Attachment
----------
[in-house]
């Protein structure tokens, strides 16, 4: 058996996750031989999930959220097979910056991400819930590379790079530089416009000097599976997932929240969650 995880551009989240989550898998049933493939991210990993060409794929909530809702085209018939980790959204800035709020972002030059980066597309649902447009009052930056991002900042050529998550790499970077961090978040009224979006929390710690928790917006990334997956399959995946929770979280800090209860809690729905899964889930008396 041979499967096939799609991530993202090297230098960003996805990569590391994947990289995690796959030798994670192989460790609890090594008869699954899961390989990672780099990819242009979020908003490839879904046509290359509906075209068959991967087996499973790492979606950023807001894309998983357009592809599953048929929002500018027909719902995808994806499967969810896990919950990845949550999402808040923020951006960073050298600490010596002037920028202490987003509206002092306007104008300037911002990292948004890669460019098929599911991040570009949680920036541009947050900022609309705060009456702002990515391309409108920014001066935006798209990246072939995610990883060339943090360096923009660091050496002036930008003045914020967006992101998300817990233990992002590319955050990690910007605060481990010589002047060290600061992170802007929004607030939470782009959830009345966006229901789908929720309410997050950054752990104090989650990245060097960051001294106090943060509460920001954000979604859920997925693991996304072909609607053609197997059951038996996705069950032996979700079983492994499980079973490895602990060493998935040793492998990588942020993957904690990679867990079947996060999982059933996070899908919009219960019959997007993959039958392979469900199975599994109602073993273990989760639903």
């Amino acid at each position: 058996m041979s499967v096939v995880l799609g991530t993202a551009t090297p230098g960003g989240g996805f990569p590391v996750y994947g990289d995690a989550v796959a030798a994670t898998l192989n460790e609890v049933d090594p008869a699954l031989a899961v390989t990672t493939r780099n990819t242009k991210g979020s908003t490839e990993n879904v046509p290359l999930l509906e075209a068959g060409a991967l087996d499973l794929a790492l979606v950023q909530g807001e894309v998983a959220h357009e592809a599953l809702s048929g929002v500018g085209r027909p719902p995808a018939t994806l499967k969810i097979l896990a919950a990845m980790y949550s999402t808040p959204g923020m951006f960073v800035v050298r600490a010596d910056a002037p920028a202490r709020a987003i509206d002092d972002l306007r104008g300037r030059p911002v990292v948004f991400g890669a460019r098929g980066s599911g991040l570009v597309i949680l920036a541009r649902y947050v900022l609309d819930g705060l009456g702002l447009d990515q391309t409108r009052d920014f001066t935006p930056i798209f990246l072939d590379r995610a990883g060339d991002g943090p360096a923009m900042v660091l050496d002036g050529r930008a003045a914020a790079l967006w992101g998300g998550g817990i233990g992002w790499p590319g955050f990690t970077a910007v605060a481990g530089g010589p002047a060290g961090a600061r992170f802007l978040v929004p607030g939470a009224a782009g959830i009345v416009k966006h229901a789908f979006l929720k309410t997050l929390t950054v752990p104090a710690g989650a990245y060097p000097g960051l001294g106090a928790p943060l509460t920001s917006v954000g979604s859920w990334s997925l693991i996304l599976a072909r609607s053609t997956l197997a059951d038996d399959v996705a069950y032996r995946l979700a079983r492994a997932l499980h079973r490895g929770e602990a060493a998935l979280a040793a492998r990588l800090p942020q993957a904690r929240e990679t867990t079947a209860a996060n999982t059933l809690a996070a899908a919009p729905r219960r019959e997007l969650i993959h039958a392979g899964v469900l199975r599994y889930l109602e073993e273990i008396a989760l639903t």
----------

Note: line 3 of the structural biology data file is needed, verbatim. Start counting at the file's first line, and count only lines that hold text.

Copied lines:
């Amino acid at each position: 058996m041979s499967v096939v995880l799609g991530t993202a551009t090297p230098g960003g989240g996805f990569p590391v996750y994947g990289d995690a989550v796959a030798a994670t898998l192989n460790e609890v049933d090594p008869a699954l031989a899961v390989t990672t493939r780099n990819t242009k991210g979020s908003t490839e990993n879904v046509p290359l999930l509906e075209a068959g060409a991967l087996d499973l794929a790492l979606v950023q909530g807001e894309v998983a959220h357009e592809a599953l809702s048929g929002v500018g085209r027909p719902p995808a018939t994806l499967k969810i097979l896990a919950a990845m980790y949550s999402t808040p959204g923020m951006f960073v800035v050298r600490a010596d910056a002037p920028a202490r709020a987003i509206d002092d972002l306007r104008g300037r030059p911002v990292v948004f991400g890669a460019r098929g980066s599911g991040l570009v597309i949680l920036a541009r649902y947050v900022l609309d819930g705060l009456g702002l447009d990515q391309t409108r009052d920014f001066t935006p930056i798209f990246l072939d590379r995610a990883g060339d991002g943090p360096a923009m900042v660091l050496d002036g050529r930008a003045a914020a790079l967006w992101g998300g998550g817990i233990g992002w790499p590319g955050f990690t970077a910007v605060a481990g530089g010589p002047a060290g961090a600061r992170f802007l978040v929004p607030g939470a009224a782009g959830i009345v416009k966006h229901a789908f979006l929720k309410t997050l929390t950054v752990p104090a710690g989650a990245y060097p000097g960051l001294g106090a928790p943060l509460t920001s917006v954000g979604s859920w990334s997925l693991i996304l599976a072909r609607s053609t997956l197997a059951d038996d399959v996705a069950y032996r995946l979700a079983r492994a997932l499980h079973r490895g929770e602990a060493a998935l979280a040793a492998r990588l800090p942020q993957a904690r929240e990679t867990t079947a209860a996060n999982t059933l809690a996070a899908a919009p729905r219960r019959e997007l969650i993959h039958a392979g899964v469900l199975r599994y889930l109602e073993e273990i008396a989760l639903t």